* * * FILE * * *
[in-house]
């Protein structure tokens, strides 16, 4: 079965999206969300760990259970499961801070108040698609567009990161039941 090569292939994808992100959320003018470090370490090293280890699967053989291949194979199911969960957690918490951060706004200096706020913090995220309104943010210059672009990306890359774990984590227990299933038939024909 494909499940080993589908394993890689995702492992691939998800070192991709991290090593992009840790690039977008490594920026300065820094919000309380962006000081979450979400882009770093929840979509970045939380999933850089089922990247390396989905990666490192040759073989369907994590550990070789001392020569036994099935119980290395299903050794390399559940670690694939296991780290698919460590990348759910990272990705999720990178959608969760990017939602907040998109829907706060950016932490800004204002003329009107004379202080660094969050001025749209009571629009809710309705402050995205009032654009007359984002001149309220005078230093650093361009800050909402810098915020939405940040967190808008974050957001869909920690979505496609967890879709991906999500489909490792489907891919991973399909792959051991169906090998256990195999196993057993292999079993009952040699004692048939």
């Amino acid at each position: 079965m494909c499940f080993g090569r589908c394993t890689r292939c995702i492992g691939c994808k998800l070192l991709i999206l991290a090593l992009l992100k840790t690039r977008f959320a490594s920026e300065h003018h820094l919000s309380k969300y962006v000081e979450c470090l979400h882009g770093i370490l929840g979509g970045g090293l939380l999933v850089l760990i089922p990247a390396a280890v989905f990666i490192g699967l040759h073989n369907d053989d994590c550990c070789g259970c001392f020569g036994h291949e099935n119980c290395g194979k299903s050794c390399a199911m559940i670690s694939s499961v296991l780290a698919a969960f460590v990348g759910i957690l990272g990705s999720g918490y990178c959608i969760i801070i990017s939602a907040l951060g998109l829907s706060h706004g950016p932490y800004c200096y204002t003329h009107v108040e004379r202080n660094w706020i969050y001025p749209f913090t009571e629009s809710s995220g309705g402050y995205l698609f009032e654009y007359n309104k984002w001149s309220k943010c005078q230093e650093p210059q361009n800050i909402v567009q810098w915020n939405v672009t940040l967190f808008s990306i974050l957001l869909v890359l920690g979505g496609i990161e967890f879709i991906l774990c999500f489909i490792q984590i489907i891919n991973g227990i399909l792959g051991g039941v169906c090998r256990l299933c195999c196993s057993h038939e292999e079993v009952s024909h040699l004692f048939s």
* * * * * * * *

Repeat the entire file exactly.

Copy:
[in-house]
């Protein structure tokens, strides 16, 4: 079965999206969300760990259970499961801070108040698609567009990161039941 090569292939994808992100959320003018470090370490090293280890699967053989291949194979199911969960957690918490951060706004200096706020913090995220309104943010210059672009990306890359774990984590227990299933038939024909 494909499940080993589908394993890689995702492992691939998800070192991709991290090593992009840790690039977008490594920026300065820094919000309380962006000081979450979400882009770093929840979509970045939380999933850089089922990247390396989905990666490192040759073989369907994590550990070789001392020569036994099935119980290395299903050794390399559940670690694939296991780290698919460590990348759910990272990705999720990178959608969760990017939602907040998109829907706060950016932490800004204002003329009107004379202080660094969050001025749209009571629009809710309705402050995205009032654009007359984002001149309220005078230093650093361009800050909402810098915020939405940040967190808008974050957001869909920690979505496609967890879709991906999500489909490792489907891919991973399909792959051991169906090998256990195999196993057993292999079993009952040699004692048939």
């Amino acid at each position: 079965m494909c499940f080993g090569r589908c394993t890689r292939c995702i492992g691939c994808k998800l070192l991709i999206l991290a090593l992009l992100k840790t690039r977008f959320a490594s920026e300065h003018h820094l919000s309380k969300y962006v000081e979450c470090l979400h882009g770093i370490l929840g979509g970045g090293l939380l999933v850089l760990i089922p990247a390396a280890v989905f990666i490192g699967l040759h073989n369907d053989d994590c550990c070789g259970c001392f020569g036994h291949e099935n119980c290395g194979k299903s050794c390399a199911m559940i670690s694939s499961v296991l780290a698919a969960f460590v990348g759910i957690l990272g990705s999720g918490y990178c959608i969760i801070i990017s939602a907040l951060g998109l829907s706060h706004g950016p932490y800004c200096y204002t003329h009107v108040e004379r202080n660094w706020i969050y001025p749209f913090t009571e629009s809710s995220g309705g402050y995205l698609f009032e654009y007359n309104k984002w001149s309220k943010c005078q230093e650093p210059q361009n800050i909402v567009q810098w915020n939405v672009t940040l967190f808008s990306i974050l957001l869909v890359l920690g979505g496609i990161e967890f879709i991906l774990c999500f489909i490792q984590i489907i891919n991973g227990i399909l792959g051991g039941v169906c090998r256990l299933c195999c196993s057993h038939e292999e079993v009952s024909h040699l004692f048939s």